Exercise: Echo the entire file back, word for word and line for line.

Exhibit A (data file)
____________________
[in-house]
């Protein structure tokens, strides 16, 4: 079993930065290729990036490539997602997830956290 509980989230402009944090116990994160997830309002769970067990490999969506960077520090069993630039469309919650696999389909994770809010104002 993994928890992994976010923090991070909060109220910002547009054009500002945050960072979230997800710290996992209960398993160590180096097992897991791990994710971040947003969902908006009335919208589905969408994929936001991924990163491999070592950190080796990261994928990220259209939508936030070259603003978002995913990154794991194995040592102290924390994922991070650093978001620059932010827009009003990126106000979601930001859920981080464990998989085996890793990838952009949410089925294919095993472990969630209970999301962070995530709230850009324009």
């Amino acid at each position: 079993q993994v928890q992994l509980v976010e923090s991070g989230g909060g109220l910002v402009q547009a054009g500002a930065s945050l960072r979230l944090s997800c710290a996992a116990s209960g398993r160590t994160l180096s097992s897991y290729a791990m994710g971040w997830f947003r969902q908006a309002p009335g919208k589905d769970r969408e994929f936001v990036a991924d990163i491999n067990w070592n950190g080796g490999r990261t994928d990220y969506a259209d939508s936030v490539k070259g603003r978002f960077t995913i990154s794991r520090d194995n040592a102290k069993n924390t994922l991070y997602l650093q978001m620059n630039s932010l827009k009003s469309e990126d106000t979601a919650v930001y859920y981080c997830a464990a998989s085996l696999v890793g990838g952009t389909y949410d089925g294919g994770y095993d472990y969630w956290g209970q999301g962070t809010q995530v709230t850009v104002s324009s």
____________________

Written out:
[in-house]
């Protein structure tokens, strides 16, 4: 079993930065290729990036490539997602997830956290 509980989230402009944090116990994160997830309002769970067990490999969506960077520090069993630039469309919650696999389909994770809010104002 993994928890992994976010923090991070909060109220910002547009054009500002945050960072979230997800710290996992209960398993160590180096097992897991791990994710971040947003969902908006009335919208589905969408994929936001991924990163491999070592950190080796990261994928990220259209939508936030070259603003978002995913990154794991194995040592102290924390994922991070650093978001620059932010827009009003990126106000979601930001859920981080464990998989085996890793990838952009949410089925294919095993472990969630209970999301962070995530709230850009324009």
């Amino acid at each position: 079993q993994v928890q992994l509980v976010e923090s991070g989230g909060g109220l910002v402009q547009a054009g500002a930065s945050l960072r979230l944090s997800c710290a996992a116990s209960g398993r160590t994160l180096s097992s897991y290729a791990m994710g971040w997830f947003r969902q908006a309002p009335g919208k589905d769970r969408e994929f936001v990036a991924d990163i491999n067990w070592n950190g080796g490999r990261t994928d990220y969506a259209d939508s936030v490539k070259g603003r978002f960077t995913i990154s794991r520090d194995n040592a102290k069993n924390t994922l991070y997602l650093q978001m620059n630039s932010l827009k009003s469309e990126d106000t979601a919650v930001y859920y981080c997830a464990a998989s085996l696999v890793g990838g952009t389909y949410d089925g294919g994770y095993d472990y969630w956290g209970q999301g962070t809010q995530v709230t850009v104002s324009s």